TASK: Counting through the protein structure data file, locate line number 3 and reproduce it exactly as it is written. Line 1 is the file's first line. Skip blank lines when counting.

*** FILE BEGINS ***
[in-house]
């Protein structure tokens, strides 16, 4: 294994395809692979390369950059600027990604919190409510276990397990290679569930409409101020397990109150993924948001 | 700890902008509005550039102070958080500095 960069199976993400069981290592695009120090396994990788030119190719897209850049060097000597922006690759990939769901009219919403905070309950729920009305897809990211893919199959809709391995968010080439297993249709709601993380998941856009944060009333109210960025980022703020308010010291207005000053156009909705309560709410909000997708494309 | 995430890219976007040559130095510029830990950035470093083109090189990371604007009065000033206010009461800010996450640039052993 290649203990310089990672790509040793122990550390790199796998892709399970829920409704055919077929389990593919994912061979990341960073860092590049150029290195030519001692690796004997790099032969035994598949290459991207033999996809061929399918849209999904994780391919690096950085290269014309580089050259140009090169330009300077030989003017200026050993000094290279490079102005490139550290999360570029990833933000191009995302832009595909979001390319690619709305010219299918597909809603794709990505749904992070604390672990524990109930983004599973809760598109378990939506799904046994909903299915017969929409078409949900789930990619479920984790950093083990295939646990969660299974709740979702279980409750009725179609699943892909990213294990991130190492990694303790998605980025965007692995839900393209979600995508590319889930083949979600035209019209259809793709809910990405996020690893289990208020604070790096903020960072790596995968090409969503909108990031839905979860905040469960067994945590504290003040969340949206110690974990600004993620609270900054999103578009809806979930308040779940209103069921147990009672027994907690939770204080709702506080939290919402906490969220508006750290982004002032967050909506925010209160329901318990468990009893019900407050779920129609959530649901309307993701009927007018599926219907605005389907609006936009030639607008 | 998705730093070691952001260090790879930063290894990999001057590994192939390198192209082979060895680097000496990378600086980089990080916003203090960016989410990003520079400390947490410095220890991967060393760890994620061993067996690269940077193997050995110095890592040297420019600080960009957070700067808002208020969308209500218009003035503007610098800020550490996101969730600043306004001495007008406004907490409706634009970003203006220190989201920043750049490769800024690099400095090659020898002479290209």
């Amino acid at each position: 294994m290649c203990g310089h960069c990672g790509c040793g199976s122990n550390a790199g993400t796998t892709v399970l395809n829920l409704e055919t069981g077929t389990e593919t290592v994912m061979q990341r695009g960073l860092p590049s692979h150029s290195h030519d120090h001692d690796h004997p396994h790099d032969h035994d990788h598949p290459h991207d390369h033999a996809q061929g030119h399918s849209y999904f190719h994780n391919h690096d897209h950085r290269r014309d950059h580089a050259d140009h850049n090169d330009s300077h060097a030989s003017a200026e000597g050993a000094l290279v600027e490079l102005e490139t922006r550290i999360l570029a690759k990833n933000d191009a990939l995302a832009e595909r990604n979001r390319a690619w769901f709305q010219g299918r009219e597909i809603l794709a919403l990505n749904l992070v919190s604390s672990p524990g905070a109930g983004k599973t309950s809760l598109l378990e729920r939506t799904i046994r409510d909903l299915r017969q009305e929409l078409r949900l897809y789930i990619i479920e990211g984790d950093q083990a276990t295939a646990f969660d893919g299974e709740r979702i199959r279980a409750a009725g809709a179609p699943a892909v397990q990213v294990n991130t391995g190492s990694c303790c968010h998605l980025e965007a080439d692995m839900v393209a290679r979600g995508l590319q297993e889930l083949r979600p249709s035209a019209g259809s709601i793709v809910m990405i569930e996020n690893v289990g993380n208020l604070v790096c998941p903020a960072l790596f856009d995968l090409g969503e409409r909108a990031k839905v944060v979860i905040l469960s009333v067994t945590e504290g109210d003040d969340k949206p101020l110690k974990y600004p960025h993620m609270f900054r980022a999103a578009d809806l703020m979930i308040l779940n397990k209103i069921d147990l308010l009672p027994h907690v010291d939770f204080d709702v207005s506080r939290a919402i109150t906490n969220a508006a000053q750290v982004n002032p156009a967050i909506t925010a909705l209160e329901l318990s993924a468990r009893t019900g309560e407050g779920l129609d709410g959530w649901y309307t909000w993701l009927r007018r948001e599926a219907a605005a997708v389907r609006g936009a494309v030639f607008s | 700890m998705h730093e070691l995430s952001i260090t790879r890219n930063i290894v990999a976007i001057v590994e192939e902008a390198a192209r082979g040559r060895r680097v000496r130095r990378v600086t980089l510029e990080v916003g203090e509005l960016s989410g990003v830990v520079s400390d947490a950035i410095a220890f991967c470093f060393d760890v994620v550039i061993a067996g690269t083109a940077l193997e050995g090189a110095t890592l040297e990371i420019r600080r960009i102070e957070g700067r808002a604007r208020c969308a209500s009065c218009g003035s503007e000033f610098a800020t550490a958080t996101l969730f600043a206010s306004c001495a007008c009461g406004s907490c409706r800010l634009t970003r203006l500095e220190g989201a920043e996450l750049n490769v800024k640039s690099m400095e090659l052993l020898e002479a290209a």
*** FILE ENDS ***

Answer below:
């Amino acid at each position: 294994m290649c203990g310089h960069c990672g790509c040793g199976s122990n550390a790199g993400t796998t892709v399970l395809n829920l409704e055919t069981g077929t389990e593919t290592v994912m061979q990341r695009g960073l860092p590049s692979h150029s290195h030519d120090h001692d690796h004997p396994h790099d032969h035994d990788h598949p290459h991207d390369h033999a996809q061929g030119h399918s849209y999904f190719h994780n391919h690096d897209h950085r290269r014309d950059h580089a050259d140009h850049n090169d330009s300077h060097a030989s003017a200026e000597g050993a000094l290279v600027e490079l102005e490139t922006r550290i999360l570029a690759k990833n933000d191009a990939l995302a832009e595909r990604n979001r390319a690619w769901f709305q010219g299918r009219e597909i809603l794709a919403l990505n749904l992070v919190s604390s672990p524990g905070a109930g983004k599973t309950s809760l598109l378990e729920r939506t799904i046994r409510d909903l299915r017969q009305e929409l078409r949900l897809y789930i990619i479920e990211g984790d950093q083990a276990t295939a646990f969660d893919g299974e709740r979702i199959r279980a409750a009725g809709a179609p699943a892909v397990q990213v294990n991130t391995g190492s990694c303790c968010h998605l980025e965007a080439d692995m839900v393209a290679r979600g995508l590319q297993e889930l083949r979600p249709s035209a019209g259809s709601i793709v809910m990405i569930e996020n690893v289990g993380n208020l604070v790096c998941p903020a960072l790596f856009d995968l090409g969503e409409r909108a990031k839905v944060v979860i905040l469960s009333v067994t945590e504290g109210d003040d969340k949206p101020l110690k974990y600004p960025h993620m609270f900054r980022a999103a578009d809806l703020m979930i308040l779940n397990k209103i069921d147990l308010l009672p027994h907690v010291d939770f204080d709702v207005s506080r939290a919402i109150t906490n969220a508006a000053q750290v982004n002032p156009a967050i909506t925010a909705l209160e329901l318990s993924a468990r009893t019900g309560e407050g779920l129609d709410g959530w649901y309307t909000w993701l009927r007018r948001e599926a219907a605005a997708v389907r609006g936009a494309v030639f607008s | 700890m998705h730093e070691l995430s952001i260090t790879r890219n930063i290894v990999a976007i001057v590994e192939e902008a390198a192209r082979g040559r060895r680097v000496r130095r990378v600086t980089l510029e990080v916003g203090e509005l960016s989410g990003v830990v520079s400390d947490a950035i410095a220890f991967c470093f060393d760890v994620v550039i061993a067996g690269t083109a940077l193997e050995g090189a110095t890592l040297e990371i420019r600080r960009i102070e957070g700067r808002a604007r208020c969308a209500s009065c218009g003035s503007e000033f610098a800020t550490a958080t996101l969730f600043a206010s306004c001495a007008c009461g406004s907490c409706r800010l634009t970003r203006l500095e220190g989201a920043e996450l750049n490769v800024k640039s690099m400095e090659l052993l020898e002479a290209a």